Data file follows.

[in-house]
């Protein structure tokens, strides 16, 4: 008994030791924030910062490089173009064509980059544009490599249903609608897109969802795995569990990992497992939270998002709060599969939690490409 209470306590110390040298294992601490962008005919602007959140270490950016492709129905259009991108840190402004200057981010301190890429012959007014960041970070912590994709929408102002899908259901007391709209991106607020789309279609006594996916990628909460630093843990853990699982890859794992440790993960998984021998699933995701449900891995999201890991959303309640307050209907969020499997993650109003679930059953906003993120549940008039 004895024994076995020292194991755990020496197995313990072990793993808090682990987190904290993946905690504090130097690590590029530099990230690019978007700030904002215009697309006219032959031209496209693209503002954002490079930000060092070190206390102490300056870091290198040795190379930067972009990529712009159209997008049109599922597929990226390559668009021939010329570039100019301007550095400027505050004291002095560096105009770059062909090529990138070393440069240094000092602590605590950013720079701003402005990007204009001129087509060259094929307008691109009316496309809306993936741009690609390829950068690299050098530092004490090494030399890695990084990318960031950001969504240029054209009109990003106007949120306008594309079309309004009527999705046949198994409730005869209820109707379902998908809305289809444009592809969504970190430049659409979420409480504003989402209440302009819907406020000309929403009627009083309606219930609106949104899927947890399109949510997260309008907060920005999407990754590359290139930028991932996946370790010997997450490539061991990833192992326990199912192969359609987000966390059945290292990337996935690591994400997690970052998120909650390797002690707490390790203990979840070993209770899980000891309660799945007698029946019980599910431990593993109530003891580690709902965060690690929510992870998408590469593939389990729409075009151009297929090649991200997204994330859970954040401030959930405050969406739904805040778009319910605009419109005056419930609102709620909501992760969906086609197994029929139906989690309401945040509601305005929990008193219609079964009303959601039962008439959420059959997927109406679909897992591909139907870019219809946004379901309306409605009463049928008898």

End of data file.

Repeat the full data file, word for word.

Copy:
[in-house]
């Protein structure tokens, strides 16, 4: 008994030791924030910062490089173009064509980059544009490599249903609608897109969802795995569990990992497992939270998002709060599969939690490409 209470306590110390040298294992601490962008005919602007959140270490950016492709129905259009991108840190402004200057981010301190890429012959007014960041970070912590994709929408102002899908259901007391709209991106607020789309279609006594996916990628909460630093843990853990699982890859794992440790993960998984021998699933995701449900891995999201890991959303309640307050209907969020499997993650109003679930059953906003993120549940008039 004895024994076995020292194991755990020496197995313990072990793993808090682990987190904290993946905690504090130097690590590029530099990230690019978007700030904002215009697309006219032959031209496209693209503002954002490079930000060092070190206390102490300056870091290198040795190379930067972009990529712009159209997008049109599922597929990226390559668009021939010329570039100019301007550095400027505050004291002095560096105009770059062909090529990138070393440069240094000092602590605590950013720079701003402005990007204009001129087509060259094929307008691109009316496309809306993936741009690609390829950068690299050098530092004490090494030399890695990084990318960031950001969504240029054209009109990003106007949120306008594309079309309004009527999705046949198994409730005869209820109707379902998908809305289809444009592809969504970190430049659409979420409480504003989402209440302009819907406020000309929403009627009083309606219930609106949104899927947890399109949510997260309008907060920005999407990754590359290139930028991932996946370790010997997450490539061991990833192992326990199912192969359609987000966390059945290292990337996935690591994400997690970052998120909650390797002690707490390790203990979840070993209770899980000891309660799945007698029946019980599910431990593993109530003891580690709902965060690690929510992870998408590469593939389990729409075009151009297929090649991200997204994330859970954040401030959930405050969406739904805040778009319910605009419109005056419930609102709620909501992760969906086609197994029929139906989690309401945040509601305005929990008193219609079964009303959601039962008439959420059959997927109406679909897992591909139907870019219809946004379901309306409605009463049928008898």